Freelancers seek an exemption from the law that will allow them to earn enough income; if it doesn’t happen, some are already thinking about leaving California
Jacqueline García| 26 February 2020
Translation by Rachel Echeto, MA student in Spanish Translation and Interpretation at the Middlebury Institute of International Studies at Monterey (MIIS). Her translations have been published in Latin American Literature Today and by the Center for a Secure Free Society, and she is the winner of the Honourable Mention award in the 14th United Nations St. Jerome Translation Contest.
Almost two months after the labor law AB 5 took effect in California, thousands of independent workers have begun to feel its impact and many are already complaining, even asking that it be repealed or that their professions be exempt.
What has proven beneficial for Uber and Lyft drivers, who receive certain benefits if they work more than a certain number of hours, has severely affected other professionals such as writers, photographers, interpreters, artists, truck drivers, and other independent creatives.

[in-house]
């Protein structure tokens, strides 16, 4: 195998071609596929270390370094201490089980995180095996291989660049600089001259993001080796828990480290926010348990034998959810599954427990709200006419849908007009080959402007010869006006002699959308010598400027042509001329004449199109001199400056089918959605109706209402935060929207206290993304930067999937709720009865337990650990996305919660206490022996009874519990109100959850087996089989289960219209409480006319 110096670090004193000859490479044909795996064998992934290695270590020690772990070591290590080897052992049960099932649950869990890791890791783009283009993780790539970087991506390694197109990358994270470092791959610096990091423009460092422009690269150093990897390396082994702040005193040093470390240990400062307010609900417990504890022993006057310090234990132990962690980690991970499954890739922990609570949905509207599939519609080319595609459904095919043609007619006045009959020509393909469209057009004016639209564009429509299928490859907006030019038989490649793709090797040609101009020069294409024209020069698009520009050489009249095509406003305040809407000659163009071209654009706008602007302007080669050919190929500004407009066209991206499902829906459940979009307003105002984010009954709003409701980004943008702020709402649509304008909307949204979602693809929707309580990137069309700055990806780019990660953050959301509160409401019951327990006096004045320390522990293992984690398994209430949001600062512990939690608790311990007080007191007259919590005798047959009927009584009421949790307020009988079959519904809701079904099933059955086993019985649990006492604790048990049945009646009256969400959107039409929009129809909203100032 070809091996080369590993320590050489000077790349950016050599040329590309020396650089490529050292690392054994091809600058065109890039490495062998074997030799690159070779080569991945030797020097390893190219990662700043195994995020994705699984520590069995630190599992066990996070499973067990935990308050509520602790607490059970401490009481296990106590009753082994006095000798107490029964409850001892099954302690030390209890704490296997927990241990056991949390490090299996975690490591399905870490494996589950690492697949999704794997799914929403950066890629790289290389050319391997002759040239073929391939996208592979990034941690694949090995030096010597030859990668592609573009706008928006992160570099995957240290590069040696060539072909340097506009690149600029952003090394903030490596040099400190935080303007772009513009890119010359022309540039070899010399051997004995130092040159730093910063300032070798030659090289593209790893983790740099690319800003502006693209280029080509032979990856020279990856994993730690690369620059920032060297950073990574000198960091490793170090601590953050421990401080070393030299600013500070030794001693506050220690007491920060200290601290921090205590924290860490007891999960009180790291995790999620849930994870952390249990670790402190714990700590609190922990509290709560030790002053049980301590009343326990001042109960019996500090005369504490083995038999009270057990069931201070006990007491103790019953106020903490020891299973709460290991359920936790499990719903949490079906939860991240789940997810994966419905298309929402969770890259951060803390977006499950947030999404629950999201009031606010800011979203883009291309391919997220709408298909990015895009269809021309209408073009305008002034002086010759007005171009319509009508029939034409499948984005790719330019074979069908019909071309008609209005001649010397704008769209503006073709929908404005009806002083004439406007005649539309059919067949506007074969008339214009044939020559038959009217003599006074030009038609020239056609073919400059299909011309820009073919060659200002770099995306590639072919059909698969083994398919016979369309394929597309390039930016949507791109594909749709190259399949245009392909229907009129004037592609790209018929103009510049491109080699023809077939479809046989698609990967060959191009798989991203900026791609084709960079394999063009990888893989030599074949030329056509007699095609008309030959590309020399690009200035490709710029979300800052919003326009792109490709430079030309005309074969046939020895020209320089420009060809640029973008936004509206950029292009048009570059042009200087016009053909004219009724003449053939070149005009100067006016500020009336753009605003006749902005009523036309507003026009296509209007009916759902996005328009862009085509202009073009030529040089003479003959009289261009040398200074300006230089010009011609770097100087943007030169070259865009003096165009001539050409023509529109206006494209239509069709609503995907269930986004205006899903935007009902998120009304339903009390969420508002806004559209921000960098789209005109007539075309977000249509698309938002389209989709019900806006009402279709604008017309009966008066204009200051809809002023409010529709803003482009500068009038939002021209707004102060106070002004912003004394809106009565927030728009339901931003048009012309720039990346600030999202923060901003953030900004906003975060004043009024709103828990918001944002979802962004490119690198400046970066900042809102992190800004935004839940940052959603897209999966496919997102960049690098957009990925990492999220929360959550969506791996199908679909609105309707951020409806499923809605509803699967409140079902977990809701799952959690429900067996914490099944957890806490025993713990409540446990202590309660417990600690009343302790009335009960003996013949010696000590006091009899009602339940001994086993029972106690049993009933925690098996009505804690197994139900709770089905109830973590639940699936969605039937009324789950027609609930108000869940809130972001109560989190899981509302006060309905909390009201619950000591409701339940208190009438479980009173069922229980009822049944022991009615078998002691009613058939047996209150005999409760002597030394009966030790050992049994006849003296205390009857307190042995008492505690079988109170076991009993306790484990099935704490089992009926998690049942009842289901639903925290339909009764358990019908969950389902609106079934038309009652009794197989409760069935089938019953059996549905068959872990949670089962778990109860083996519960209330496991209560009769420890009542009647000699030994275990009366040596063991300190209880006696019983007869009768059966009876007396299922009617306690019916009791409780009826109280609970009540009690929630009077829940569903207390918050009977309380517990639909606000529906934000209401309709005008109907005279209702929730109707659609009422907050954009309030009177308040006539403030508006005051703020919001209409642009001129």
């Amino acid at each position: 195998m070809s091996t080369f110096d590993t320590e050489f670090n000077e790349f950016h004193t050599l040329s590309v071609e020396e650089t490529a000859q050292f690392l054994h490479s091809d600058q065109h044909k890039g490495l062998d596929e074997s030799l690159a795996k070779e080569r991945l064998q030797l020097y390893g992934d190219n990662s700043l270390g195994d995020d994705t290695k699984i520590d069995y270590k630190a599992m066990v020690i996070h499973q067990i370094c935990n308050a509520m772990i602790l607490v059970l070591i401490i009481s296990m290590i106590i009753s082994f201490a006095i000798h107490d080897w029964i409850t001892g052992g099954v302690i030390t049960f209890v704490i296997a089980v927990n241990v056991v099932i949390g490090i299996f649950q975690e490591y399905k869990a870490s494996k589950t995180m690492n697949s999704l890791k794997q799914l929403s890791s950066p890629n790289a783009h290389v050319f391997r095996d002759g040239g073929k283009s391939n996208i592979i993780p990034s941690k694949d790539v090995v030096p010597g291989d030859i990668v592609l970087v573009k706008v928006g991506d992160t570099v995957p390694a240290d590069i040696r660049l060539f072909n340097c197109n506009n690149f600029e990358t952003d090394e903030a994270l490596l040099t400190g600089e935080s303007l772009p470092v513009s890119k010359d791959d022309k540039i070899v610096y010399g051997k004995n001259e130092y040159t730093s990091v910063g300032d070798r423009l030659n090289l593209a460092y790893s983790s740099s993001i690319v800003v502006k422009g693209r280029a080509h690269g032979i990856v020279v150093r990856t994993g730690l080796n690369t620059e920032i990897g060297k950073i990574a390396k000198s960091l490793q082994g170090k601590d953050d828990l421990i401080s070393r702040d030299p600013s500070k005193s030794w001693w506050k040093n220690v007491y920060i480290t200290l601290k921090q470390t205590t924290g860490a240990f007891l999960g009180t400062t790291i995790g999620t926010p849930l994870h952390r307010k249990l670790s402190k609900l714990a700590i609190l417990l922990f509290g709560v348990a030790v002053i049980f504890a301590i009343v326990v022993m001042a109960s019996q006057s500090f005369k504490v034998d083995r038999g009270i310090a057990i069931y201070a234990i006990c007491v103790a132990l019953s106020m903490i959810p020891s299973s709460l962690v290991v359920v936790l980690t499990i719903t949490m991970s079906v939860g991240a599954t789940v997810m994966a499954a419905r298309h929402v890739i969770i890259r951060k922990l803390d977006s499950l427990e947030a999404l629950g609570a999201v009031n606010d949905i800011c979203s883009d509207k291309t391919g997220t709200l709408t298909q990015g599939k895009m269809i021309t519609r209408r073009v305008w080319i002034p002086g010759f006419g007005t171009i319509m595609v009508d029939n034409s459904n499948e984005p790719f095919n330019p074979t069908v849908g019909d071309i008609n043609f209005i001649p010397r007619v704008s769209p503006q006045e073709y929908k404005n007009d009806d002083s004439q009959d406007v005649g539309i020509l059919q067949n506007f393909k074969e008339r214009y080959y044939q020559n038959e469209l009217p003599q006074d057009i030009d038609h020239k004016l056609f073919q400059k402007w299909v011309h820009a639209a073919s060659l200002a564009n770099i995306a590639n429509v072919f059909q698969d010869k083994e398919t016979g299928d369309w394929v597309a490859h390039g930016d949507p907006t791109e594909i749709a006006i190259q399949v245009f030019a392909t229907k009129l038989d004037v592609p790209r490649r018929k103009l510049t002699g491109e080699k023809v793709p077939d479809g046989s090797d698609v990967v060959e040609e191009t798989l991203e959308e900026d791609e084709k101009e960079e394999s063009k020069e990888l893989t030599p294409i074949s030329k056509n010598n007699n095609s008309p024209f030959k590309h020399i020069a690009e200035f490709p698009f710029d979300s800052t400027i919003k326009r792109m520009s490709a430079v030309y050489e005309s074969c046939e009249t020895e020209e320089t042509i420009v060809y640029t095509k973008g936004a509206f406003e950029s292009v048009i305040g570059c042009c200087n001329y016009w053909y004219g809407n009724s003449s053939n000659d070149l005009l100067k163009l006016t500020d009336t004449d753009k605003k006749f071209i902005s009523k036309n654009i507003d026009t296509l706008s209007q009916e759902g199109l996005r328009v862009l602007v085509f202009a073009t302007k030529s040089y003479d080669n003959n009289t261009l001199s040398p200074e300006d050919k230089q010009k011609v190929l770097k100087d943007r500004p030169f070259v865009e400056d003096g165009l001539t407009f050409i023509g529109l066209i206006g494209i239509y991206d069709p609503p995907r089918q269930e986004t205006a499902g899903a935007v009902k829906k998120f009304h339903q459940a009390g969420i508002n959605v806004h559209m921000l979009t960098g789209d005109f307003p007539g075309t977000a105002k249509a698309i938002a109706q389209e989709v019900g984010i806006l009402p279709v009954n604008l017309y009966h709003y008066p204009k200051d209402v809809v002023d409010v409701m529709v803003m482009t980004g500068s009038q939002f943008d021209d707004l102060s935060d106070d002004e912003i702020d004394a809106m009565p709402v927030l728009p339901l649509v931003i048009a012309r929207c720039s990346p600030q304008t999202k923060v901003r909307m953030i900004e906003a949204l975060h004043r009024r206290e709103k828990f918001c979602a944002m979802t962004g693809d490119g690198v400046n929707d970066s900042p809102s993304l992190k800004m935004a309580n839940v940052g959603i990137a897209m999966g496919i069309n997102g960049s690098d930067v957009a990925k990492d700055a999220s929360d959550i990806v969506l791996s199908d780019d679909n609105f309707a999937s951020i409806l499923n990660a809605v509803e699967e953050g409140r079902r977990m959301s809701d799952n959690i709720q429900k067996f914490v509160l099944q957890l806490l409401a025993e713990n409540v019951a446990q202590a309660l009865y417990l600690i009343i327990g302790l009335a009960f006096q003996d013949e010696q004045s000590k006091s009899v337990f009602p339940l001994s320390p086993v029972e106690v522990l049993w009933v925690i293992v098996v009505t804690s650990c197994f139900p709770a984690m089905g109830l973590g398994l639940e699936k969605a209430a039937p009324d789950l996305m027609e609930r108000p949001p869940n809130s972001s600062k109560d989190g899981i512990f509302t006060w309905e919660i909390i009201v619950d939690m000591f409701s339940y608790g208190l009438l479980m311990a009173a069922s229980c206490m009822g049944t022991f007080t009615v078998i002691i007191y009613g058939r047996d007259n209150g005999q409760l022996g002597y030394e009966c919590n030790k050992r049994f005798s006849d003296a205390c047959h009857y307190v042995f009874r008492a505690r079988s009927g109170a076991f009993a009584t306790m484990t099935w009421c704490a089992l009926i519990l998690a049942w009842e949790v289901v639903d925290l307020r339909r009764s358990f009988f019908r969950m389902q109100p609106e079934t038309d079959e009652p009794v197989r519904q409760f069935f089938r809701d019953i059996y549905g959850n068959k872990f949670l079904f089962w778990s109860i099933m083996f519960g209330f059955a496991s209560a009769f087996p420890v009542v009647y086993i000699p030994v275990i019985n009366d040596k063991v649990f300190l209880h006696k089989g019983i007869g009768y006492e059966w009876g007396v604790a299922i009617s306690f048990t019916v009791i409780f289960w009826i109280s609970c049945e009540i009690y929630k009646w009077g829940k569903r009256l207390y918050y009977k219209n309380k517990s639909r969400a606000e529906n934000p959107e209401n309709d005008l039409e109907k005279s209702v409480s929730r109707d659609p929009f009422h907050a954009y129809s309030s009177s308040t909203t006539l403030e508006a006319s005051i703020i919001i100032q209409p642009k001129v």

Anabella Tidona, an LA-based interpreter with ten years of experience—including in the legal and medical fields—is one of them; saying that it is very common for interpreters to work for multiple clients.
She explained that it is almost impossible to work as an interpreter for a single client eight hours a day, seven days a week.
“No one needs me 365 days a year. With the agencies that I work for most, it’s twenty days out of the year,” Tidona said, explaining that she could easily be doing legal interpretation one day, medical interpretation the next, then community meetings, etc. Her days aren’t the same, day-in, day-out, like in other professions.
“I receive up to thirty 1099 [forms] a year and that’s fine with me,” Tidona says. “I pay my own taxes and health insurance.”
Barry Slaughter Olsen and Katharine Allen, both independent translators, interpreters, and instructors in California and co-presidents of InterpretAmerica, an organization dedicated to elevating the profile of interpreting, recently published an open letter calling upon state lawmakers to fix what they call a “serious flaw.”